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March 27, 1992 - Image 48

Resource type:
Text
Publication:
The Detroit Jewish News, 1992-03-27

Disclaimer: Computer generated plain text may have errors. Read more about this.

RELIGION

I-E
L[vS CHAJES
VvSCELJ\D
CONCET SEES
199'1 - 1992 SEASO\

Sunday, April 5, 1992
ST. CLAIR TRIO

That Day-Long Fast
Is Worse Than Fish

ELIZABETH APPLEBAUM

Assistant Editor

Sunday Salon Series in the
Janice Charach Epstein
Museum/Gallery

F



General Admission $10.00
Senior Citizens & Students $7.00

,Concert starts
at 3:00 p.m.

Pre-concert guided tour of
current exhibition at 2:30 p.m.
at the

Emmanuelle Boisvert, Violin

JEWISH COMMUNITY CENTER

Concertmaster, Detroit Symphony Orchestra

6600 W. Maple Road

West Bloomfield

Marcy Chanteaux, Cello

Assistant Principal Cellist, Detroit Symphony Orchestra

For Season Subscription
and Ticket Information

Pauline Martin, Piano

call Annette Chajes at
the Center 6611000.

10

Critically acclaimed Soloist and Chamber Music Artist

tta
nien
n Det it
roi PIo
e 9t rit
orM il
Co B
eill9li

invites you to join us for the opening of

THE HIT ENGLISH-YIDDISH MUSICAL REVUE

An Evening of Nostalgia, Humor, Songs and Dances

April 28, 1992 at 8:00 p.m.

Tickets: $22.50 each

211 S. WOODWARD, BIRMINGHAM

For tickets and information, call 13.13.W.

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CLASSIFIED
GET RESULTS!

Call The Jewish News

354-5959

asting is a dreadful
business. I make no
pretense. I hate it.
Yom Kippur and Tisha
B'Av loom around the corner
like the Golem for me.
Awful. Dreadful. Frighten-
ing. I start thinking about
them months in advance.
I've tried every strategy
for beating the hunger: eat
six meals' worth of food the
night before or, conversely,
gradually decrease my food
intake for several days
before the fast, to help me
get prepared.
Nothing works.
Just about everyone knows
Yom Kippur and Tisha
B'Av. Fewer, I think, know
the four minor fast days on
the Jewish calender — one of
which, the Fast of Esther, we
observed last week.
Now, let me bring up fish.
That's right, fish.
I happen to hate fish. But
my mother taught me that
one should always behave
properly even when it's
difficult. So when I'm in-
vited to dinner and the host
serves me fish, I eat it. Even
when it's a huge chunk of
the stuff, eyes intact.
Positively chilling.
That's my approach to
fasting. I don't like it, but I
do it because it's the right
thing to do. Not the fun
thing. Not the easy thing.
The right thing.
I often feel alone on fast
days. Not many Jews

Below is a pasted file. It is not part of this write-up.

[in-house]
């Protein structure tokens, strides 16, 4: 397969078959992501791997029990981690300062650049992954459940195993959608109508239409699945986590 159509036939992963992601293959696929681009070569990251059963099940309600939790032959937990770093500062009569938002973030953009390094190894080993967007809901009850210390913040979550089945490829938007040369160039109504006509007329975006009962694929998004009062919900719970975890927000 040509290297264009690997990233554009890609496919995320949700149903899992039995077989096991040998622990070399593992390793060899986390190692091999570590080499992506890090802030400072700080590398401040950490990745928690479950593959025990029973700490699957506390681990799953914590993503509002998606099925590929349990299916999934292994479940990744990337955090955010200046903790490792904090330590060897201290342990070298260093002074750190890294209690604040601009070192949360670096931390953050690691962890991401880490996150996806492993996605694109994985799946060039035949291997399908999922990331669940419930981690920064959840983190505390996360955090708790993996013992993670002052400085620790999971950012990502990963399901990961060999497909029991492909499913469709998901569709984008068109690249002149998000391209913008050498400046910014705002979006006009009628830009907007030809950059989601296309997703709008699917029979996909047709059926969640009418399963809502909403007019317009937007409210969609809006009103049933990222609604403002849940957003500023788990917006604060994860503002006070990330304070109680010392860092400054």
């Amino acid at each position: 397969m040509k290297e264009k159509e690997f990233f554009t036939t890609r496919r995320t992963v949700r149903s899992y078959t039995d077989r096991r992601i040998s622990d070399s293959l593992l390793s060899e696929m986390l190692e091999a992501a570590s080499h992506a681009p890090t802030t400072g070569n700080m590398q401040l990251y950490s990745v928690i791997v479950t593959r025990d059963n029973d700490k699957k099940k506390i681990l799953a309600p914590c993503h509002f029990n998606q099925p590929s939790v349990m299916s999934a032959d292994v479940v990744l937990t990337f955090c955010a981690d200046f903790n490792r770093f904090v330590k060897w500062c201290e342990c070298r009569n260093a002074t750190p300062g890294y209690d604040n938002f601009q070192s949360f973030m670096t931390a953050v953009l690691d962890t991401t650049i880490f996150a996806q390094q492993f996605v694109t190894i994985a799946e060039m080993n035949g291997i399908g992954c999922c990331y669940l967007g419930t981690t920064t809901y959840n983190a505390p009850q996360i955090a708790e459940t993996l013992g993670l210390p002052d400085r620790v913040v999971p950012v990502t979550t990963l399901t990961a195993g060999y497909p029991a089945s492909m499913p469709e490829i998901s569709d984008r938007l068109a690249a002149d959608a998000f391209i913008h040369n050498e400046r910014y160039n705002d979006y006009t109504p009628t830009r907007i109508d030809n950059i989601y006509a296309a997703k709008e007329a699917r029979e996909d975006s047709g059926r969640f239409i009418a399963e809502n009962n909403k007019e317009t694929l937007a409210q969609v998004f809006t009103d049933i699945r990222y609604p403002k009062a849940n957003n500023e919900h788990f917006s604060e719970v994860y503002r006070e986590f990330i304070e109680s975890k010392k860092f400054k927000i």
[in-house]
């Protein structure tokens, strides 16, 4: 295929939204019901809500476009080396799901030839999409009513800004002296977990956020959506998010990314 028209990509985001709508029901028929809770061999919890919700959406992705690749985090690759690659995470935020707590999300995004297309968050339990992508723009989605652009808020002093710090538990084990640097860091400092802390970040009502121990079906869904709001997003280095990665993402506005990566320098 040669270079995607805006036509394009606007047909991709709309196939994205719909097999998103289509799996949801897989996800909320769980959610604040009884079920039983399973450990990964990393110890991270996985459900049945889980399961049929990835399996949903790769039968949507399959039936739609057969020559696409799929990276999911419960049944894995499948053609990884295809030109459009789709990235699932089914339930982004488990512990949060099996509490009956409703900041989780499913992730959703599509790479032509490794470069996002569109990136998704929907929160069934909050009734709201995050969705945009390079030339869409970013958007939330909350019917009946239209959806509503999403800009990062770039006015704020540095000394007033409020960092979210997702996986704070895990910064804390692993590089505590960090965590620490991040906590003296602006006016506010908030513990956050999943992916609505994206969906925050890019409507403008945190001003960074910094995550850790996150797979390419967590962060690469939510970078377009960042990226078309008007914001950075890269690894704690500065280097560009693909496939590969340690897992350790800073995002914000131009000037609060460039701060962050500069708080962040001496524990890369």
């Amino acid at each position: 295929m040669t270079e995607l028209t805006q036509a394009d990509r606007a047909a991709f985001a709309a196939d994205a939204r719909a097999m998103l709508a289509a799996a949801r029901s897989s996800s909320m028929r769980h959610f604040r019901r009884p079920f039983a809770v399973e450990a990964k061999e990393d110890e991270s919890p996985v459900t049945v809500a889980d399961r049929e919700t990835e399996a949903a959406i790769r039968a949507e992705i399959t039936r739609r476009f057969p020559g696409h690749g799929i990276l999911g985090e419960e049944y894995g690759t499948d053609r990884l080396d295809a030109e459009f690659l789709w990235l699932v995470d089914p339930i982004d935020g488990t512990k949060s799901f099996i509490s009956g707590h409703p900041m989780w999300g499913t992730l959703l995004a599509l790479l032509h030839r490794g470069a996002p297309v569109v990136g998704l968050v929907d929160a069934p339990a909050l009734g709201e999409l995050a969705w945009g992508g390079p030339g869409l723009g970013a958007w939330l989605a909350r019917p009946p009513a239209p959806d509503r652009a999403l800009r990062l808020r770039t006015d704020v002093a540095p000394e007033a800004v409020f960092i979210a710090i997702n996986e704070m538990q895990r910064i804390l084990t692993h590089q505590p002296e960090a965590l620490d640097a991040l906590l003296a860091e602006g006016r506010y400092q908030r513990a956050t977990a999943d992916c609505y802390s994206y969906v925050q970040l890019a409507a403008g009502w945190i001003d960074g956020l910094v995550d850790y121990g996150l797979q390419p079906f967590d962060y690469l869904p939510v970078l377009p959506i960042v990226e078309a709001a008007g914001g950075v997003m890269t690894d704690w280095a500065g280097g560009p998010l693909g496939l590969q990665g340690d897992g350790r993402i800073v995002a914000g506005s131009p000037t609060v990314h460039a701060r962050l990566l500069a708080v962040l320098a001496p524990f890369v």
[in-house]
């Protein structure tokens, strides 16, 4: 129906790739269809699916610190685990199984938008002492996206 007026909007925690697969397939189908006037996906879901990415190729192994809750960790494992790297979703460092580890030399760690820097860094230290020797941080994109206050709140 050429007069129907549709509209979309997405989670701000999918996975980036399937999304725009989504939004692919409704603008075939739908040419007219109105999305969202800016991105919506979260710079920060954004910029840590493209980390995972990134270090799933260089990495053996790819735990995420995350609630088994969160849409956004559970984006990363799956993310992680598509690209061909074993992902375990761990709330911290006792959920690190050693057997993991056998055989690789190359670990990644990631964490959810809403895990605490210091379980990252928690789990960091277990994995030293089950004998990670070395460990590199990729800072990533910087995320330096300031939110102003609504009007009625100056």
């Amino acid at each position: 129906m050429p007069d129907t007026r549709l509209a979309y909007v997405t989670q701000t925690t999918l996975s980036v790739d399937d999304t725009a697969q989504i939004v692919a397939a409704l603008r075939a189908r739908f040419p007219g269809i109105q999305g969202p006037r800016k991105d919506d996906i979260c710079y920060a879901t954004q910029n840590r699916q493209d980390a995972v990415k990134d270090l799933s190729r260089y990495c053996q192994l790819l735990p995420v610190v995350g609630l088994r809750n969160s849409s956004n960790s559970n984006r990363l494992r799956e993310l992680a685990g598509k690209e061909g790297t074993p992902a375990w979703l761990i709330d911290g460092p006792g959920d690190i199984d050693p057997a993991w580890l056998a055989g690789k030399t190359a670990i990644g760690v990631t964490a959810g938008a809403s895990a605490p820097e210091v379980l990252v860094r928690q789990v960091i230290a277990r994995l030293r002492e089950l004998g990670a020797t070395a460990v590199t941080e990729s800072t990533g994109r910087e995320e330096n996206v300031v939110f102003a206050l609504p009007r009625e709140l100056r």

observe them and, let's face
it, misery loves company.
"I'm s00000 hungry, aren't
you?" I love to say. Glutton
— forgive me; I couldn't help
myself — that I am for
punishment.
What's interesting is that
fast days really offer some-
thing for everyone.
Obviously, for observant
Jews fasting is fulfilling a
mitzvah, a religious obliga-
tion.
But fasting can hold mean-
ing for non-observant Jews,
as well.
What Jew — even the one
with the least interest in re-
ligion — does not care for the
homeless and hungry? Fast
days offer an excellent op-
portunity to help the needy.
Skip lunch or breakfast or
dinner and donate the
money that would have been
used for the meal to your
favorite charity.
I think the hunger hits me
hardest around 4:30 p.m. I

don't mind missing
breakfast or even lunch. But
when I see I'm going to have
to skip dinner and continue
the fast for some time after
that, I get antsy.
It's usually about that
time I think of the Holo-
caust. I think of Jews who
were hungry not just for
hours, but for months. I
think of the Jews of
Auschwitz and Treblinka
who opted to bypass meals
on fast days though they had
had nothing but a crumb of
bread for days before. I think
of Jews who watched their
children starve. And I

I've tried every
strategy, but now
I've got a new one.

become sick with myself for
complaining about one day
without three complete
meals.
Next time, why not skip
going out to lunch and give
the money instead to a
charity, to help someone
hungry day in and day out?
Think of it as fish — the
right thing to do.
And call me when you feel
those hunger pangs. I'll
commiserate.
The next fast day is July
19, the 17th of Tammuz. ❑

mm l

LOCAL NEWS h

Pesach Workshops
At Bais Chabad

Bais Chabad Torah Center
will host two Passover
workshops, 8:15 p.m. March
31 and April 6 at the Torah
Center.
At the first workshop, Rab-
bi Elimelech Silberberg will
lecture on "The Passover Kit-
chen," including a discussion
on koshering the stove,
microwave, sink and counters.
The second workshop will
focus on "The Haggadah and
Seder Night Customs."
For information, call the
Torah Center, 855-6170.

Blood Drive
At Adat Shalom

Adat Shalom Synagogue
will hold a blood donor drive
9 a.m.-3 p.m. April 5.
Red Cross specialists will
handle all procedures. An ap-
pointment time may be
scheduled by calling Edie
Rubin, 661-3835. The drive is
sponsored by the synagogue's
Social Action Committee.

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